You’re ready to apply for a mortgage loan. When your mortgage lender checks your credit reports will this hurt your three-digit FICO credit score?
The short answer? Probably. Because when a lender pulls your credit after you’ve applied for a car, mortgage or personal loan, that’s known as a hard inquiry. According to FICO, the company behind the FICO credit score, a single hard inquiry could cause your credit score to fall temporarily, usually by less than five points.
But here’s the complicated part: Not all inquiries will do this. And depending on how old your credit is and how many open credit accounts you already have, even a hard inquiry might not cause your score to dip.
As with most matters regarding credit scores, the impact of credit checks can be a bit confusing.
Hard inquiry vs. soft inquiry
There are two types of credit inquiries: hard and soft. The differences between them are important. A hard credit inquiry happens when a third party, such as a lender, bank or credit card provider, requests to view your credit reports after you apply for a new loan or credit card.
A soft credit inquiry usually happens when you request a copy of your own credit reports. A soft inquiry might also happen when a credit card provider or lender checks your credit to determine if it’s strong enough for you to qualify for a loan or credit card that they would like to sell to you.
A soft inquiry, then, will not impact your three-digit credit score because you are not actually applying for more debt or credit.
Soft inquiries happen in the background
Jacob Dayan, chief executive officer and co-founder of Chicago-based Finance Pal, said that soft inquiries often occur without you even knowing about them. This usually happens when creditors check your credit to see if you qualify for their credit card offers, Dayan said.
"If every time a creditor checked your credit for unsolicited reasons it dinged your credit score, everyone would have poor credit," Dayan said. "Therefore, soft pulls do not harm your credit score."
A different story with hard inquiries
A hard inquiry will cause your score to drop because the opposite is true: A hard inquiry only happens when you request new credit or a new loan. Taking on too much new debt or credit makes it more likely that you'll struggle to pay your bills on time. This makes you a riskier borrower, which is why hard inquiries -- the first step to getting new credit or debt -- cause your credit score to drop.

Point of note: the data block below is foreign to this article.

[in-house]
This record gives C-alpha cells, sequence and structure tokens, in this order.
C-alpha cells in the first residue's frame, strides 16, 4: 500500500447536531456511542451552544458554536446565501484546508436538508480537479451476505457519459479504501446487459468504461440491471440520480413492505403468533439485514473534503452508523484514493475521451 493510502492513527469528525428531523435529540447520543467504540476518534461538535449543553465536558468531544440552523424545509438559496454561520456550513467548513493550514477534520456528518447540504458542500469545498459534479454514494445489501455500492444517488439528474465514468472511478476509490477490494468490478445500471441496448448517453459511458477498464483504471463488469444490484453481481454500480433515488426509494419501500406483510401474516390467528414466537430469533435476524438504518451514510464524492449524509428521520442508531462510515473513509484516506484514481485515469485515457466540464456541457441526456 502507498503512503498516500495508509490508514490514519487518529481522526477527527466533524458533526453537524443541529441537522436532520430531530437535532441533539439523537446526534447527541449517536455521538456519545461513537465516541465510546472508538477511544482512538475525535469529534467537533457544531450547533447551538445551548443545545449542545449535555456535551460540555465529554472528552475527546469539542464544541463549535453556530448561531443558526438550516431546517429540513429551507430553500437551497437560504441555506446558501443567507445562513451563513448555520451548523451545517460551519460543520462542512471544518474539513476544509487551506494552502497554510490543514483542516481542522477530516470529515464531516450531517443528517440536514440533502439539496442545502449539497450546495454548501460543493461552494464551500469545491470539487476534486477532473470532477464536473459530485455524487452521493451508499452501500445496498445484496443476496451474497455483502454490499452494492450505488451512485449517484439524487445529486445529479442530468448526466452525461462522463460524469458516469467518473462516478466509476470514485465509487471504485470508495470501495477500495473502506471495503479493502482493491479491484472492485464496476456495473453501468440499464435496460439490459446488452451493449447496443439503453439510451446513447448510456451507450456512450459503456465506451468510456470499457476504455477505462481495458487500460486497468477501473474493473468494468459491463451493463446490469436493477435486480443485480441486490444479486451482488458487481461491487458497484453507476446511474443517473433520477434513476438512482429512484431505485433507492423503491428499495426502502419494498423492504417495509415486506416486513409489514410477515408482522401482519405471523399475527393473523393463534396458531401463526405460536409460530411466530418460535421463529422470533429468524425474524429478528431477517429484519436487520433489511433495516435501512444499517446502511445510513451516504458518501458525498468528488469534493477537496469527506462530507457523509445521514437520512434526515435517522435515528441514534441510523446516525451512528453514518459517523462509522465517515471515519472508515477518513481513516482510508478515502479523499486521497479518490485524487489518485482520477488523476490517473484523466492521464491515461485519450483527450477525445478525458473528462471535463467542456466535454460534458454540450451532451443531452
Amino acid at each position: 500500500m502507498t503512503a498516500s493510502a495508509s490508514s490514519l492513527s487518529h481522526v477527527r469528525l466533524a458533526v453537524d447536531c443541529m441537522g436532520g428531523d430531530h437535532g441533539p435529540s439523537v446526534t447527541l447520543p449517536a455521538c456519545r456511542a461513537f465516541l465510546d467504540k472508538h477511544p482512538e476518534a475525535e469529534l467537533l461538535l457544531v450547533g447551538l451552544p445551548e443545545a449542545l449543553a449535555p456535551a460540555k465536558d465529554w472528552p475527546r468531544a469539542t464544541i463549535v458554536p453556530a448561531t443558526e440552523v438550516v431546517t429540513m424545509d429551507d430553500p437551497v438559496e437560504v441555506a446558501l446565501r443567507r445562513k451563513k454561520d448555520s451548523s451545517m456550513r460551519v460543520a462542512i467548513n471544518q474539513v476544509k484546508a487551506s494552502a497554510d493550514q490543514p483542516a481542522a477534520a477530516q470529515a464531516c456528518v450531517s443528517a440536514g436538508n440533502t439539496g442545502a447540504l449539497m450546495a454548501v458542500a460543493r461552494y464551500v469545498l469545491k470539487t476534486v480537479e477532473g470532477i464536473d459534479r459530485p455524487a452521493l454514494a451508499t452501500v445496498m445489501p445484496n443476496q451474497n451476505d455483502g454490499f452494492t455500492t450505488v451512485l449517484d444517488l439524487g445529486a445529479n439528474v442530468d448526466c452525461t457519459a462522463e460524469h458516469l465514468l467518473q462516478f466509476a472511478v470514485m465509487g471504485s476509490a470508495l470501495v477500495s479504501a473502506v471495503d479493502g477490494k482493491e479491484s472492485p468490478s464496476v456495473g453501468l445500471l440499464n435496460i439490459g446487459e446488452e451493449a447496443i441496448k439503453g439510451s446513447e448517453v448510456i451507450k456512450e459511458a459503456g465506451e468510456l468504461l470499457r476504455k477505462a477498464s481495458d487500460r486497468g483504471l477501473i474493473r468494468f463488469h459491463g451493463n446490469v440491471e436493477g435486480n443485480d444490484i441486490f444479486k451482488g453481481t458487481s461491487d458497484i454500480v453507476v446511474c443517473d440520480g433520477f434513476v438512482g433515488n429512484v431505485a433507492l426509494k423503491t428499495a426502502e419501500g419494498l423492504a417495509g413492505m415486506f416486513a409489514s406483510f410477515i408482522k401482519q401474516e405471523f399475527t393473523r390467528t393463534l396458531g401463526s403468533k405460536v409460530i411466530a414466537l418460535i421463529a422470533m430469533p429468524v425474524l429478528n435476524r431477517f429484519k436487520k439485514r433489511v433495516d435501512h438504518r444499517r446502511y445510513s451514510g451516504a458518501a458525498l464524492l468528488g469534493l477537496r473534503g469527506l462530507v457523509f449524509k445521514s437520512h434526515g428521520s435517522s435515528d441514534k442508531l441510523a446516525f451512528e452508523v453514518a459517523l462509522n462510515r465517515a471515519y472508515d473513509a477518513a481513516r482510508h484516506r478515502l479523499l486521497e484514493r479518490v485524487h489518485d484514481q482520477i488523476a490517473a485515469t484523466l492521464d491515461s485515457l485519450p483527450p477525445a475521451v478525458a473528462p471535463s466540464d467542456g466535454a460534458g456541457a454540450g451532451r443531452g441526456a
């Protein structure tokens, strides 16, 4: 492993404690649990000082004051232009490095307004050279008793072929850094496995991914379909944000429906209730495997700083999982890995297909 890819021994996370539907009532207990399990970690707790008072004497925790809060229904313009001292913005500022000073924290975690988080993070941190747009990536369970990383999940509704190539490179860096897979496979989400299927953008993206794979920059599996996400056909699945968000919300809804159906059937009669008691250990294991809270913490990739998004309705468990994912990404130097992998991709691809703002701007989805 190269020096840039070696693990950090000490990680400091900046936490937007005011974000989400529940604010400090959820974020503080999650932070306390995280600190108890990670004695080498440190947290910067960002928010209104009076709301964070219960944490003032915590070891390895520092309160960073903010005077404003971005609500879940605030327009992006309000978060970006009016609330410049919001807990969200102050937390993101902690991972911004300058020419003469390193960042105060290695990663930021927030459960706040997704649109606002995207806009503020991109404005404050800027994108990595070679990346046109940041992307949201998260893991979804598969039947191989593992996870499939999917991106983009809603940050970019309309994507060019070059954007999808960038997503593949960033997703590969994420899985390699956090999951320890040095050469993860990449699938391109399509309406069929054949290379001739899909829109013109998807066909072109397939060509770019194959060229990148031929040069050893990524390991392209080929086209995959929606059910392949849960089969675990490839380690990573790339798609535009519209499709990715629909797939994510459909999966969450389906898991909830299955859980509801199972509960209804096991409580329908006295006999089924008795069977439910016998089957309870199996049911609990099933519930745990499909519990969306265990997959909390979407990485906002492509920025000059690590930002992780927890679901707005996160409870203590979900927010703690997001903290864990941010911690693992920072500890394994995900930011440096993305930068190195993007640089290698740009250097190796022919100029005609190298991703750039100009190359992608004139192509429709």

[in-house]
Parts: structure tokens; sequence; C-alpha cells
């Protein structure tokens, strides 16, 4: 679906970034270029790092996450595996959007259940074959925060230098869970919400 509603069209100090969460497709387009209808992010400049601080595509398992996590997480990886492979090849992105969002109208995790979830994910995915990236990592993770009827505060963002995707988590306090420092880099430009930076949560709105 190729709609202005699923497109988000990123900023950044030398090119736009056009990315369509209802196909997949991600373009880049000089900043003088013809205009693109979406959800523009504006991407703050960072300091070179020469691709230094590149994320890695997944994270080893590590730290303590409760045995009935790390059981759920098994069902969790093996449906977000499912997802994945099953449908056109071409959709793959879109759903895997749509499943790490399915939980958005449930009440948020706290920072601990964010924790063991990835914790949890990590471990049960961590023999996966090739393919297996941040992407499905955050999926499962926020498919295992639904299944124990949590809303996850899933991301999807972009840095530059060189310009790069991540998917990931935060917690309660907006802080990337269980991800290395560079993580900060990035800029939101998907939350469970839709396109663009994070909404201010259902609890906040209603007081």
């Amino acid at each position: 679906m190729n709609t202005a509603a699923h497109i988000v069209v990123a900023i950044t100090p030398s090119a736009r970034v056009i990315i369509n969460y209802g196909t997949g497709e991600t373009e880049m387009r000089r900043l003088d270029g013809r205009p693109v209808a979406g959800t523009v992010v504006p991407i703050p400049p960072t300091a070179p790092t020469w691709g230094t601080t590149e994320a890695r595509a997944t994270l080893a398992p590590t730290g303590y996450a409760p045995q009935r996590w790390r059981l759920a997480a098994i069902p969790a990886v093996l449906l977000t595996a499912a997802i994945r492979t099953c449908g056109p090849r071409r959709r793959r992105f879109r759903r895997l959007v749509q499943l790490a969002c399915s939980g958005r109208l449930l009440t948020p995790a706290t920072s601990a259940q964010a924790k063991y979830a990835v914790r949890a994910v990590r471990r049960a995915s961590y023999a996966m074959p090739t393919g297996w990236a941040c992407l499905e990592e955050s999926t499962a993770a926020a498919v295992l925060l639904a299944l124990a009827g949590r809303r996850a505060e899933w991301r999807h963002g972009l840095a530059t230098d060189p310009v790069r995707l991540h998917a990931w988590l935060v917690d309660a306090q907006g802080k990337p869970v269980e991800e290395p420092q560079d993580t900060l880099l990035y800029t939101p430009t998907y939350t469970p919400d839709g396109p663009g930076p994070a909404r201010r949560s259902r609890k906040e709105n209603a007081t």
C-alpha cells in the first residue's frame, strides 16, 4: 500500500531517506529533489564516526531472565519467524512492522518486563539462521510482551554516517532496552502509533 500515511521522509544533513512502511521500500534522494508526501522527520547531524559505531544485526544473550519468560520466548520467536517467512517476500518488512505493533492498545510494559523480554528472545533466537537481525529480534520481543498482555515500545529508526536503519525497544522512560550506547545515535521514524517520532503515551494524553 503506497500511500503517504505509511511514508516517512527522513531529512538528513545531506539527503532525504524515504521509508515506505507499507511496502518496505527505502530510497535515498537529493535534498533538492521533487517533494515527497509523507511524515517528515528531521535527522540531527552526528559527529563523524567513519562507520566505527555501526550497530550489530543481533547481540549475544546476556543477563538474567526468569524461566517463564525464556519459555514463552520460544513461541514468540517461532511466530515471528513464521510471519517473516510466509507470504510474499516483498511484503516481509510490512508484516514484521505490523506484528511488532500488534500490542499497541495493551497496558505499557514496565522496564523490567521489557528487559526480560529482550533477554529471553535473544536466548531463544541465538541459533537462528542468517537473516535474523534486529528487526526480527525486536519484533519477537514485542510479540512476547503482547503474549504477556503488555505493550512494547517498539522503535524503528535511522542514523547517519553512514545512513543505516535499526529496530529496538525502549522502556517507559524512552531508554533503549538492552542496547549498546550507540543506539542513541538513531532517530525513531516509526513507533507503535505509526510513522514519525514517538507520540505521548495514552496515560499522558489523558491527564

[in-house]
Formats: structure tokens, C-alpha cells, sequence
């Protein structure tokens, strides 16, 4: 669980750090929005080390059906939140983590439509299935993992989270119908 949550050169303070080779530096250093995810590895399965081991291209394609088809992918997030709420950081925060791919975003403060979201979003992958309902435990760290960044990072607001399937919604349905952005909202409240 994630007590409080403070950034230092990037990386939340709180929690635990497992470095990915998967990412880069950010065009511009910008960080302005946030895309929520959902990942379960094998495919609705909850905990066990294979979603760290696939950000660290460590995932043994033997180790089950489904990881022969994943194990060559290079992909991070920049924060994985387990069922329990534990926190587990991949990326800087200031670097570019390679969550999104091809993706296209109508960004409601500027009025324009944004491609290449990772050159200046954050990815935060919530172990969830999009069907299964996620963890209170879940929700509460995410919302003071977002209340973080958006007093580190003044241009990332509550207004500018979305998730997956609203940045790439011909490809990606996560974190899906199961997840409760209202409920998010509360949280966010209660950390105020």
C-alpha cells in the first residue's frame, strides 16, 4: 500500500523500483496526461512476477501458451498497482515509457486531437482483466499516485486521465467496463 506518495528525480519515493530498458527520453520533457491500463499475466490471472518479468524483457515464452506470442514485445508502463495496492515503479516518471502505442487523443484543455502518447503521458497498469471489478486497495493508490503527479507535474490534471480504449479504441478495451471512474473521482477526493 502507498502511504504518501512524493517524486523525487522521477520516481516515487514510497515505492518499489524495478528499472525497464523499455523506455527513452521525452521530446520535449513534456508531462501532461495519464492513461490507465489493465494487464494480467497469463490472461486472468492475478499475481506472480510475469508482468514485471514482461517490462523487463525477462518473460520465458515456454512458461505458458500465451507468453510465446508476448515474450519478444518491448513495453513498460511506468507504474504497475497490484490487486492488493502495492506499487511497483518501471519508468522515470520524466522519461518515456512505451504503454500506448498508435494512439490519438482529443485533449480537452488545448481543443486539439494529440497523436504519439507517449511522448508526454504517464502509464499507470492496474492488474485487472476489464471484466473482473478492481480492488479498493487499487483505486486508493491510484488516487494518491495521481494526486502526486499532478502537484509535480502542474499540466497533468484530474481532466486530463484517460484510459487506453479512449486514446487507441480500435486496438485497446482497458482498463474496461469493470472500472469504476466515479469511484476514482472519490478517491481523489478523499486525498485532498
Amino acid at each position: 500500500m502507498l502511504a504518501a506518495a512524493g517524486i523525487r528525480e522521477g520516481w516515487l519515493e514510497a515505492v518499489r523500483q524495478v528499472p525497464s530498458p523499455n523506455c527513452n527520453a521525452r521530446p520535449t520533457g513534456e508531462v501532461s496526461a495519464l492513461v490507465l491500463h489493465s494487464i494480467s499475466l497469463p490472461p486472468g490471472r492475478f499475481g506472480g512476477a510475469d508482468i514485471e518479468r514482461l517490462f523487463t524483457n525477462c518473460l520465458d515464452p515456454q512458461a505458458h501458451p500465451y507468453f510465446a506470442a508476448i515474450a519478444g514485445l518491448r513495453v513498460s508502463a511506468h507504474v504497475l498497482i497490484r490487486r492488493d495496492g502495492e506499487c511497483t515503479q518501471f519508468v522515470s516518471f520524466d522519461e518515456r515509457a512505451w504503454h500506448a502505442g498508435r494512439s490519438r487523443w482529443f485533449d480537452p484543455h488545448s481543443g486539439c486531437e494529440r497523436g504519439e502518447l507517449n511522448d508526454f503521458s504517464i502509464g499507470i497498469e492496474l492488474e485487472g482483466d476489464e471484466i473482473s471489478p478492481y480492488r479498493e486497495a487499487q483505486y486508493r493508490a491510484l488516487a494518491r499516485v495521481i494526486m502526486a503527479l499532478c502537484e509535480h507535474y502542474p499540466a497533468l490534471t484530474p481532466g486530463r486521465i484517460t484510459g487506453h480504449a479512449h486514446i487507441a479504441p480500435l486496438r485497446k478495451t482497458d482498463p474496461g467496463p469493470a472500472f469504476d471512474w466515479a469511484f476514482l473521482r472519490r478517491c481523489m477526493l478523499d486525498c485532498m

The good news is that hard inquiries have only a small effect on your credit score. Opinions vary, but most credit experts say that a hard inquiry will only cause your credit score to drop by five points at the most. And this drop is only temporary.
Mike Pearson, New York City-based founder of the website Credit Takeoff, says that it’s helpful to remember that a hard inquiry acts in the opposite way of a soft inquiry.
A soft inquiry can be made without your permission, but it does not impact your credit score in any way. A hard inquiry, though, can only be made with your permission. This inquiry can negatively impact your credit score and will remain on your credit reports for two years, Pearson said.
"Getting a hard inquiry on your credit report every once in a while isn't a big deal, because your credit score will rebound and the inquiry will roll off," Pearson said. "Where you have to be careful is applying for too many credit cards in a short period of time."
Shopping around doesn’t hurt – usually
It's always recommended that consumers who are applying for home loans shop around with different lenders to make sure they get the lowest rates and fees. But won't applying for several loans at once trigger an equal number of hard inquiries from lenders? And won't those hard inquiries cause your credit score to fall, especially when so many occur?
Not exactly. The FICO credit-scoring model doesn't punish consumers who shop around for the lowest interest rates, said Sean Messier, Syracuse, New York-based credit industry analyst with Credit Card Insider.
"Shopping around for loans is a rational move when you're in the market for a big-ticket item like a new car or home," Messier said. "Credit-scoring models take this into account."
If you apply, say, to five mortgage lenders in a two-week period, credit-scoring models will treat all those hard pulls as one single hard inquiry, not five. The reason? It's obvious that you are shopping around for the best rate. You won't be taking out five mortgage loans. You’ll be taking out just one, even if five different lenders are checking your credit.
Just make sure that you do this rate shopping within a relatively short period of time. The FICO credit-scoring model allows you to group several auto, student loan and mortgage inquiries into one inquiry, as long as they're done within a 45-day period, Messier said.
It’s different with credit cards
It's important to note, too, that multiple hard inquiries for credit cards aren't treated the same way. If you apply to five credit cards in three weeks, those hard inquiries will be counted as five separate inquiries, not one. That's because you might apply for five new credit cards. And if you get those cards, you’ll dramatically increase the amount of credit card debt you can run up, something that makes lenders nervous.
"In this case, multiple hard inquiries in a short period of time can take a serious toll on your credit scores," Messier said.